October 9, 2015 4:31 pm
Updated: October 19, 2015 12:35 pm

Voters, beware: You still aren’t allowed to publish photos of your ballot

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Elections Canada is not on board with voter oversharing.

In an age of Tweeting your commute, Instagramming lunch and Snapchatting whatever it is the kids post on Snapchat these days, it may seem anachronistic to prohibit people’s sharing their ballots.

But Elections Canada’s unequivocal: Secret ballot means secret from everyone, including the Internet.

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“Voters are welcome to share photos of themselves taken outside the polling place,” spokesperson Diane Benson said in an email.

Many have so far.

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“Posting a photo of a completed ballot is a violation of the Canada Elections Act [ss. 164(2)(b)].”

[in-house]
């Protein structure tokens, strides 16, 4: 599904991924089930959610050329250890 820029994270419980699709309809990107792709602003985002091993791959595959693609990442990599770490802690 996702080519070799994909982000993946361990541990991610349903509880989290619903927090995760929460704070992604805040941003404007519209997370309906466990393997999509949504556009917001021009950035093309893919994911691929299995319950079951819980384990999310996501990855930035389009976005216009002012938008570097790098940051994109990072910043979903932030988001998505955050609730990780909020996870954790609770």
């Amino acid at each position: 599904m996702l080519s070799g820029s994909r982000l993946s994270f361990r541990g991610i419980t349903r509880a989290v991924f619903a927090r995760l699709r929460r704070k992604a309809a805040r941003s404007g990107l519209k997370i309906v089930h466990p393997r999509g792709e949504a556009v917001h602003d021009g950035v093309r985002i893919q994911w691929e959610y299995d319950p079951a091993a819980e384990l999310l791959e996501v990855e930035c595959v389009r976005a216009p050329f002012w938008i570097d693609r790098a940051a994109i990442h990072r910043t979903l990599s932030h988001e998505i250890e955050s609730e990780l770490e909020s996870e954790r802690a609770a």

That would be this one:

164(2)(b)

“If an electoral worker sees a voter taking a photo in the polling place, they will ask the voter to stop taking photos in the polling place and to maintain the secrecy of the vote by not sharing a photo of a marked ballot,” Benson said.

“If Elections Canada has information about someone sharing a photo of a marked ballot, we will inform the Commissioner of Canada Elections.”

Consider yourselves warned, itchy digital shutter-fingers: No photos, periscopes, vines or gifs of your completed ballot.

And in case you think they’re all talk, this Crown agency wants you to know they are totally serious: They even made someone acknowledge the importance of voter secrecy and promise never to do it again.

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